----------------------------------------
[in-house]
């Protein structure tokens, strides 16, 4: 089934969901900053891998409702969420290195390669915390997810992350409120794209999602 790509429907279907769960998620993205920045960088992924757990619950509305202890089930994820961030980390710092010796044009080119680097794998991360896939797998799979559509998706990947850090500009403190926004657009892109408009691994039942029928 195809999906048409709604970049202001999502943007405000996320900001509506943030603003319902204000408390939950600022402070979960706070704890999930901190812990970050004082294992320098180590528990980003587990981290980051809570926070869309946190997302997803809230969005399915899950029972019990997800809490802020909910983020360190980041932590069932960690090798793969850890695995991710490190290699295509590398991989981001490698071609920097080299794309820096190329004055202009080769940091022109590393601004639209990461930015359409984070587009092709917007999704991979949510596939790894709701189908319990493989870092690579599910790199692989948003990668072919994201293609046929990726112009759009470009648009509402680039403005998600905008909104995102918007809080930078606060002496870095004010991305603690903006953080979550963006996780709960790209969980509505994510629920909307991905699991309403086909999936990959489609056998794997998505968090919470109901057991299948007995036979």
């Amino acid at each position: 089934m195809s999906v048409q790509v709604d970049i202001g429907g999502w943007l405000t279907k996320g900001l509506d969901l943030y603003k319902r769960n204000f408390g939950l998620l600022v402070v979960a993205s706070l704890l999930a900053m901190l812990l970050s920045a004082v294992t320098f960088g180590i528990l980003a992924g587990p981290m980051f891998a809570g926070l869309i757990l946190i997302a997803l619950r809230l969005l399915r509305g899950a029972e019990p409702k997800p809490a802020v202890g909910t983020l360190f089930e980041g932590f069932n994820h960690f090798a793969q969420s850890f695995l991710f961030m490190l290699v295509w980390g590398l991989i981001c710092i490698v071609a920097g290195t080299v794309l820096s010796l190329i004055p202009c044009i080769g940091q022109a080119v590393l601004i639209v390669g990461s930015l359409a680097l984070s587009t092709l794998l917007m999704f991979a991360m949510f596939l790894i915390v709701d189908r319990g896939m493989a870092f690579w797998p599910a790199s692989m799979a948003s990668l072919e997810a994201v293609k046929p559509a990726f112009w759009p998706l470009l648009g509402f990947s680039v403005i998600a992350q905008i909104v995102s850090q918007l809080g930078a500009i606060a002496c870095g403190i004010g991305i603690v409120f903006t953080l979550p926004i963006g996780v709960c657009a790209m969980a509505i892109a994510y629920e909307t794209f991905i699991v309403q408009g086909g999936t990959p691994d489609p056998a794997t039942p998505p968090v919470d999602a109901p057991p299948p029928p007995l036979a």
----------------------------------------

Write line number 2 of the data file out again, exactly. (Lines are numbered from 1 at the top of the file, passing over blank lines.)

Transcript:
């Protein structure tokens, strides 16, 4: 089934969901900053891998409702969420290195390669915390997810992350409120794209999602 790509429907279907769960998620993205920045960088992924757990619950509305202890089930994820961030980390710092010796044009080119680097794998991360896939797998799979559509998706990947850090500009403190926004657009892109408009691994039942029928 195809999906048409709604970049202001999502943007405000996320900001509506943030603003319902204000408390939950600022402070979960706070704890999930901190812990970050004082294992320098180590528990980003587990981290980051809570926070869309946190997302997803809230969005399915899950029972019990997800809490802020909910983020360190980041932590069932960690090798793969850890695995991710490190290699295509590398991989981001490698071609920097080299794309820096190329004055202009080769940091022109590393601004639209990461930015359409984070587009092709917007999704991979949510596939790894709701189908319990493989870092690579599910790199692989948003990668072919994201293609046929990726112009759009470009648009509402680039403005998600905008909104995102918007809080930078606060002496870095004010991305603690903006953080979550963006996780709960790209969980509505994510629920909307991905699991309403086909999936990959489609056998794997998505968090919470109901057991299948007995036979």